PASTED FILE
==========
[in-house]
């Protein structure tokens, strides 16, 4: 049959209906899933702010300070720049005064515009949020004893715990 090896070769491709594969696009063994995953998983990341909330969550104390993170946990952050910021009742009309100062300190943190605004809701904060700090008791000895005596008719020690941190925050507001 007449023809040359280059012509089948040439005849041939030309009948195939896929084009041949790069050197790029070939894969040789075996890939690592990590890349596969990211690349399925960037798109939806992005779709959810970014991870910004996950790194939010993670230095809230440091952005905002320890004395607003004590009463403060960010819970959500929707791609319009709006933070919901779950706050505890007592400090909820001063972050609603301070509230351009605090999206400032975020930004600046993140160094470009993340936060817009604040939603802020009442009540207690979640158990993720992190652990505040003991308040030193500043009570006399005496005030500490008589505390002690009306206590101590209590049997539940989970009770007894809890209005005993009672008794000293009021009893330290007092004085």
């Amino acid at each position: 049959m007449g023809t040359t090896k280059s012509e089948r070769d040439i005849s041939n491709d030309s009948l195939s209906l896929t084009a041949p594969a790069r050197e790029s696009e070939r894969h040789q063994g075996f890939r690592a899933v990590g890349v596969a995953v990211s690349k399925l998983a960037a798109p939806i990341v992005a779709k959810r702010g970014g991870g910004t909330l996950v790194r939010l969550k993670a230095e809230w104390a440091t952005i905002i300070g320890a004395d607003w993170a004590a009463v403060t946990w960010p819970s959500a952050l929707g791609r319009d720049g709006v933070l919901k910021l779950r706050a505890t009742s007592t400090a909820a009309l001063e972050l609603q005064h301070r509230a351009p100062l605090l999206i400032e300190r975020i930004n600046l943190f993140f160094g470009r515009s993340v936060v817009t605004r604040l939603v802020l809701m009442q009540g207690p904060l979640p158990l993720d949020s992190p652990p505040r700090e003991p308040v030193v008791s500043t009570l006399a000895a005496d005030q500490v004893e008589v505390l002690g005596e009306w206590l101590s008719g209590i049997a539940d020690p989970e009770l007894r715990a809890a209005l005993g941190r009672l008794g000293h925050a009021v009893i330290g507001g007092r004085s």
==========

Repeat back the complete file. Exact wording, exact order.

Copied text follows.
[in-house]
């Protein structure tokens, strides 16, 4: 049959209906899933702010300070720049005064515009949020004893715990 090896070769491709594969696009063994995953998983990341909330969550104390993170946990952050910021009742009309100062300190943190605004809701904060700090008791000895005596008719020690941190925050507001 007449023809040359280059012509089948040439005849041939030309009948195939896929084009041949790069050197790029070939894969040789075996890939690592990590890349596969990211690349399925960037798109939806992005779709959810970014991870910004996950790194939010993670230095809230440091952005905002320890004395607003004590009463403060960010819970959500929707791609319009709006933070919901779950706050505890007592400090909820001063972050609603301070509230351009605090999206400032975020930004600046993140160094470009993340936060817009604040939603802020009442009540207690979640158990993720992190652990505040003991308040030193500043009570006399005496005030500490008589505390002690009306206590101590209590049997539940989970009770007894809890209005005993009672008794000293009021009893330290007092004085």
């Amino acid at each position: 049959m007449g023809t040359t090896k280059s012509e089948r070769d040439i005849s041939n491709d030309s009948l195939s209906l896929t084009a041949p594969a790069r050197e790029s696009e070939r894969h040789q063994g075996f890939r690592a899933v990590g890349v596969a995953v990211s690349k399925l998983a960037a798109p939806i990341v992005a779709k959810r702010g970014g991870g910004t909330l996950v790194r939010l969550k993670a230095e809230w104390a440091t952005i905002i300070g320890a004395d607003w993170a004590a009463v403060t946990w960010p819970s959500a952050l929707g791609r319009d720049g709006v933070l919901k910021l779950r706050a505890t009742s007592t400090a909820a009309l001063e972050l609603q005064h301070r509230a351009p100062l605090l999206i400032e300190r975020i930004n600046l943190f993140f160094g470009r515009s993340v936060v817009t605004r604040l939603v802020l809701m009442q009540g207690p904060l979640p158990l993720d949020s992190p652990p505040r700090e003991p308040v030193v008791s500043t009570l006399a000895a005496d005030q500490v004893e008589v505390l002690g005596e009306w206590l101590s008719g209590i049997a539940d020690p989970e009770l007894r715990a809890a209005l005993g941190r009672l008794g000293h925050a009021v009893i330290g507001g007092r004085s």